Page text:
Most modern Linux kernels ship sufficiently tuned for various network workloads. Some distributions provide predefined tuning services (a good example is
tuned for Red Hat/CentOS), which include a set of profiles based on the server role.
Let's go over the steps taken during data transmission and reception, on a typical Linux host, before we delve into how to tune the hypervisor:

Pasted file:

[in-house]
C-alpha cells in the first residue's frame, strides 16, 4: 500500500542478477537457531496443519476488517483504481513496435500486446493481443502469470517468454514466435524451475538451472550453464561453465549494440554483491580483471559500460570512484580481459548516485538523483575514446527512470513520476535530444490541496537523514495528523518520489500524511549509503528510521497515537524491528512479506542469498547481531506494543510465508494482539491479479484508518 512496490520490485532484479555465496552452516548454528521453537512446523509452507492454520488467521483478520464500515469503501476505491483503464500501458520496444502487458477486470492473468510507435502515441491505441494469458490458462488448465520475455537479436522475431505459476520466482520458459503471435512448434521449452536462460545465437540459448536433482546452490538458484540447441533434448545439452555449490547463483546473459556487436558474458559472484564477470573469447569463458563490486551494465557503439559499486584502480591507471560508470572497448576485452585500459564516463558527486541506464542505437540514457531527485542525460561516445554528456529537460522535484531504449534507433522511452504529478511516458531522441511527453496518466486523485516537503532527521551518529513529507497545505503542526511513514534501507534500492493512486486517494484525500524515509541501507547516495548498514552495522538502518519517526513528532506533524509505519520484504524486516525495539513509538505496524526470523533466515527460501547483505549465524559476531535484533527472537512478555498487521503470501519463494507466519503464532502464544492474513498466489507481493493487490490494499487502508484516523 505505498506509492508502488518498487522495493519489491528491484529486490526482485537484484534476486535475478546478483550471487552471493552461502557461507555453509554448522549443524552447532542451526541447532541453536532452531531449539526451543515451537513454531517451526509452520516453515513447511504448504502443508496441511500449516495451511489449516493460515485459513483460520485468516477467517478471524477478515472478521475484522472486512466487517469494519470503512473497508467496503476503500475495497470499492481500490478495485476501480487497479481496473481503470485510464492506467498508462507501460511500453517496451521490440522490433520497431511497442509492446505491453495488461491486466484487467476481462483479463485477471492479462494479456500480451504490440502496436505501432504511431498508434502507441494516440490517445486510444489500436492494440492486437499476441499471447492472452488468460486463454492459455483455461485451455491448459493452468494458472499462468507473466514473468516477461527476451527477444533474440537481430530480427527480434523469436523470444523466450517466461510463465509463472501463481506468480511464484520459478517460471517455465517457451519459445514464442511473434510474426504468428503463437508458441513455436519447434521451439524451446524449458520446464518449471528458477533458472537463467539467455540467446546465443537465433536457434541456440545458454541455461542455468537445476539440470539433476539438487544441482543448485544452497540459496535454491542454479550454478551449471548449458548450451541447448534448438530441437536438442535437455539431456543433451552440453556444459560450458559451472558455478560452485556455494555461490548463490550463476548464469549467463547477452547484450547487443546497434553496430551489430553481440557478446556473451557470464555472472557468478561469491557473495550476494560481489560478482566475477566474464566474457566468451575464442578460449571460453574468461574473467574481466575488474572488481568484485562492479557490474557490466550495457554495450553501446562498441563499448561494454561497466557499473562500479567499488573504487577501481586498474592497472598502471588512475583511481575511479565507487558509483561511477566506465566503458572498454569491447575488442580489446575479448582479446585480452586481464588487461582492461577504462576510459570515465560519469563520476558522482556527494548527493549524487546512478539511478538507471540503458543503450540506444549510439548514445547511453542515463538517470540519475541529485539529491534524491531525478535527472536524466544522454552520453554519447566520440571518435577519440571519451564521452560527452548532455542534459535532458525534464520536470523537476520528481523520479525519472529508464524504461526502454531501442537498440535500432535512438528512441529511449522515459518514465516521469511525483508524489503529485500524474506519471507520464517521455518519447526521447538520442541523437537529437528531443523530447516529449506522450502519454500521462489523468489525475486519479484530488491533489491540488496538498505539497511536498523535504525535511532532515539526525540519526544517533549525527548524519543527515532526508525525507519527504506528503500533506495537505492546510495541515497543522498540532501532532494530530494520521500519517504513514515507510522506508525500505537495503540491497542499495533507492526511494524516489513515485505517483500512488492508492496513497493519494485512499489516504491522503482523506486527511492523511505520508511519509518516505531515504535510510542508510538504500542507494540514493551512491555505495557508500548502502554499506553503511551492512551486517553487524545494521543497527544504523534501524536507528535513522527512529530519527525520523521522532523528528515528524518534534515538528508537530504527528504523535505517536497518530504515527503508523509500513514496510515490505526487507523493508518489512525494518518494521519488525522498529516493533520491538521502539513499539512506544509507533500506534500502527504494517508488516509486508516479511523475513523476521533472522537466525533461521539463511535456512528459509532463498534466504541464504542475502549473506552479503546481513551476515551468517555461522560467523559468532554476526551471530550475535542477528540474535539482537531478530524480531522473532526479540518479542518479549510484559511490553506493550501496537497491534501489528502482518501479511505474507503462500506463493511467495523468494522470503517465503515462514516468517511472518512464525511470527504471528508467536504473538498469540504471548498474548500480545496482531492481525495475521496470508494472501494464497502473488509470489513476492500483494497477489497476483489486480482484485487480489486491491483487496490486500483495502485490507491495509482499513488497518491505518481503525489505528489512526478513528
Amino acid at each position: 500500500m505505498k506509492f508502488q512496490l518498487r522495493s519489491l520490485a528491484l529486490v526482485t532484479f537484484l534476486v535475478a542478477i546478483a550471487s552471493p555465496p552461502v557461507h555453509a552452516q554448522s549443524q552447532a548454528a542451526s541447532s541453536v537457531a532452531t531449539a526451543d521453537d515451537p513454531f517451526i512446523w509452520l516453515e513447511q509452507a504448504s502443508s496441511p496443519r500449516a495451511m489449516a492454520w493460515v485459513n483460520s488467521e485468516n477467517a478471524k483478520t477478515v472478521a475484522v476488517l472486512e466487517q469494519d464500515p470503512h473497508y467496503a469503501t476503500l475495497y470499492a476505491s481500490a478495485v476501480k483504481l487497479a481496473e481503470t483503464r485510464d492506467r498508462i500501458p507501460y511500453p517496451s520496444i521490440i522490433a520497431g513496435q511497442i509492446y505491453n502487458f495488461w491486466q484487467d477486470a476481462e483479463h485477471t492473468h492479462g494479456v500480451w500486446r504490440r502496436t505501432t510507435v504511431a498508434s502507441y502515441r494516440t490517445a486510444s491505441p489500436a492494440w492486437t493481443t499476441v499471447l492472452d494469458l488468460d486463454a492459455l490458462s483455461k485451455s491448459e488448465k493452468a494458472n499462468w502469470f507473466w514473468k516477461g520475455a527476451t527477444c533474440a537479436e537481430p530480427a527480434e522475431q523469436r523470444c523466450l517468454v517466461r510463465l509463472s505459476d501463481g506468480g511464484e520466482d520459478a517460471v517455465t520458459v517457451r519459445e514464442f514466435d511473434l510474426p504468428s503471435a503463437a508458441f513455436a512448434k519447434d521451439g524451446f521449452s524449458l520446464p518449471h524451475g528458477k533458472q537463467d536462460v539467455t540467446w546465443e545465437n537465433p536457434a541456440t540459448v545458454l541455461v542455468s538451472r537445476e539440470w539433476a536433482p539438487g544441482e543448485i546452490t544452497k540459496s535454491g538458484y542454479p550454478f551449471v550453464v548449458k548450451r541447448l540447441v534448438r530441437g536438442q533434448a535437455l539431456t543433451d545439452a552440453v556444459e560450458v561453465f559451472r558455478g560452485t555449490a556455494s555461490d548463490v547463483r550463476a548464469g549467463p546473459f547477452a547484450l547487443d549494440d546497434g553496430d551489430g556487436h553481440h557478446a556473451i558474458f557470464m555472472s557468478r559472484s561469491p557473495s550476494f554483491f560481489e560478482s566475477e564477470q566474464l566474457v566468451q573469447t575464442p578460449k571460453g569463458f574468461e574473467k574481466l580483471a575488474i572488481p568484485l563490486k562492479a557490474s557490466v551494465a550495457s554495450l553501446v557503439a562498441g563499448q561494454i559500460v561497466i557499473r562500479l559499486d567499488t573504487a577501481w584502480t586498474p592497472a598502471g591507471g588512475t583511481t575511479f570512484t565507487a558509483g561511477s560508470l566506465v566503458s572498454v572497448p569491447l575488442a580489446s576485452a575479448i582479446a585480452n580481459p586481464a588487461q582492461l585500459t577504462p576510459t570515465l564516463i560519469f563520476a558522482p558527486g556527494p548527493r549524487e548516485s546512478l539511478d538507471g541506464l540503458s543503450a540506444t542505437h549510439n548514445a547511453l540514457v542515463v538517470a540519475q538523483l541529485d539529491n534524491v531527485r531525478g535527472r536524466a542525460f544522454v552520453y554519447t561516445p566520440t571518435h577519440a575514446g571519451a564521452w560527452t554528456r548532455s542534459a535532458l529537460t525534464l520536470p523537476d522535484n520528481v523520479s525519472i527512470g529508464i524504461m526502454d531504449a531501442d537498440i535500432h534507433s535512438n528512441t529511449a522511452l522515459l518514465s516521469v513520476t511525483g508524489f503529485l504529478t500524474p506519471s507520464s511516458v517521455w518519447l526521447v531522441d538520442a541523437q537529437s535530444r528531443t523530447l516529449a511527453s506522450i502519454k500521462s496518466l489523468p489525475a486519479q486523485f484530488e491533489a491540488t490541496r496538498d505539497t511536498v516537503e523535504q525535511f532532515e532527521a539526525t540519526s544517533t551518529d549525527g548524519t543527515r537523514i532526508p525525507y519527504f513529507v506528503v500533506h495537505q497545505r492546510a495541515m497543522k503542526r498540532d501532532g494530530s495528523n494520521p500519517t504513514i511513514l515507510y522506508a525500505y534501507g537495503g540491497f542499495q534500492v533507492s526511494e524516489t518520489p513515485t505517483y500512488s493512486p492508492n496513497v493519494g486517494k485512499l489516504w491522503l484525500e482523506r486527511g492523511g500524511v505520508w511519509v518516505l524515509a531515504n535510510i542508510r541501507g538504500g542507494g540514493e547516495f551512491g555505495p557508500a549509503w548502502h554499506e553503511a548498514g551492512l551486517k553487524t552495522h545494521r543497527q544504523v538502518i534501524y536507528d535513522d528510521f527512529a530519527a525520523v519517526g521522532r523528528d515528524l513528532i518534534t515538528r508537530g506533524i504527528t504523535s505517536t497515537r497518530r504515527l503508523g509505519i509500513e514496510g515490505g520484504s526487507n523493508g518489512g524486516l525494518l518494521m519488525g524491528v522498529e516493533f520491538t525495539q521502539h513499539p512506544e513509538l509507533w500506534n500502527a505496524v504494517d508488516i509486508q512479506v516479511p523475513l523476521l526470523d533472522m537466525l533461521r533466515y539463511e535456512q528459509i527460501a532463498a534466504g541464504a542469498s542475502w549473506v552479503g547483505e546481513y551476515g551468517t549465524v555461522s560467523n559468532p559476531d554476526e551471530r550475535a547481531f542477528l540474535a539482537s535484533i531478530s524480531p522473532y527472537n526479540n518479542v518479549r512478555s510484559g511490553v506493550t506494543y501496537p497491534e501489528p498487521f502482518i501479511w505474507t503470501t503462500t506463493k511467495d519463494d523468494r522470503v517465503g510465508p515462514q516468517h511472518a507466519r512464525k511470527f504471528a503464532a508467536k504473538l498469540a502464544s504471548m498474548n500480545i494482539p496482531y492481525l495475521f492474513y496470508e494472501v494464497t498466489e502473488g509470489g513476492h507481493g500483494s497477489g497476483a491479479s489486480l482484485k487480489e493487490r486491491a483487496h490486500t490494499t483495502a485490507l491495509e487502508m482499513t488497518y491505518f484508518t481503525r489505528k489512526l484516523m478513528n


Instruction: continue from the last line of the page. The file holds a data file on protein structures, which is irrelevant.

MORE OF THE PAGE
- The application first writes the data to a socket, which in turn is put in the transmit buffer.
- The kernel encapsulates the data into a Protocol Data Unit (PDU).
- The PDU is then moved onto the per-device transmit queue.
- The Network Interface Cards (NIC) driver then pops the PDU from the transmit queue and copies it to the NIC.
- The NIC sends the data and raises a hardware interrupt.
- On the other end of the communication channel, the NIC receives the frame, copies it on the receive buffer, and raises hard interrupt.
- The kernel in turn handles the interrupt and raises a soft interrupt...